Johnny didn’t die in Vietnam…oh, he was there all right.  He was definitely there…for 365 long, brutal, killing days and nights.  He was there for every single one of them.

And then…he came back home…to die of a heroin overdose…in my arms…in the back of a speeding ambulance with me screaming into his beautiful, unseeing brown eyes.

“YOU CAN’T DIE!!  YOU CAN’T LEAVE ME!!  YOU PROMISED YOU WOULD NEVER LEAVE ME AGAIN!  YOU PROMISED!!!”

It was 1967.  He was 19.  I was 18.

Fucking Amen…

 

 

Chapter 1

8th Grade Halloween.  I meet Johnny.

There comes a time in every childhood when you are told…you’re “too old to go ‘trick or treating’ this year.”

No more free candy from strangers.  No more running wildly around the streets in the deepest of darkness…screaming and hollering to your friends…stuffing candy in your mouth as fast as you can…yes, yes you heard right…even while you are running…and hollering.  It was…after all…1960.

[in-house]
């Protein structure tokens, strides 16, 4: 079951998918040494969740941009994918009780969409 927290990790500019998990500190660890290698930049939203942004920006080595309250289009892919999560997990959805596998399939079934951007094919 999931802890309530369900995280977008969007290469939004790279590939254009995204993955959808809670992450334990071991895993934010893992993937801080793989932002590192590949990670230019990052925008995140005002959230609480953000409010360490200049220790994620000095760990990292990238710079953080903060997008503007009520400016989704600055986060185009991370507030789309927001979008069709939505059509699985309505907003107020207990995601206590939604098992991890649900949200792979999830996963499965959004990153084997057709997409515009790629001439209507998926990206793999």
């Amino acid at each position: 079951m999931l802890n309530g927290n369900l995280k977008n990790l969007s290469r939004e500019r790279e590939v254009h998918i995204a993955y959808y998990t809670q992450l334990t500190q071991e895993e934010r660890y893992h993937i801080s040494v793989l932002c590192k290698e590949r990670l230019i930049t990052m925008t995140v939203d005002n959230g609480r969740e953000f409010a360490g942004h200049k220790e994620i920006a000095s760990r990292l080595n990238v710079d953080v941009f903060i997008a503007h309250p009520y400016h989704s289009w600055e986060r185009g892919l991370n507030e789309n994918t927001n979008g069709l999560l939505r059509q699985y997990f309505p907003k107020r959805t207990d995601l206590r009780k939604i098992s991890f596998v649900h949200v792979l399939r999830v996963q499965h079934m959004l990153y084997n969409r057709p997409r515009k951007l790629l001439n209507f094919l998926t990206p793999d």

All gone.  Forever…just because you got one year older.

In 1960, our suburb of Bloomington, Minnesota was new but growing fast.  There were acres of new housing developments with miles of streets that we could dash up and down…filling old pillow cases with candy and money and whatever else strangers were willing to give us.  Home-made fudge was the best.  Remember…1960.

There were no parents standing in the streets with glow lights or flashlights to guide us…or umbrellas to shield us from the rain.  If it rained, we got wet and we lived.  If we fell down…we got up.  And…we came home.

But this year…5 days before October 31, my mother said…

“Riley.  You’re too old to go trick or treating this year.  All of us moms got together and we decided that now that you kids are in 8th grade…you’re just too old.  No arguments (and here she held up her hand for emphasis)…we have all decided.”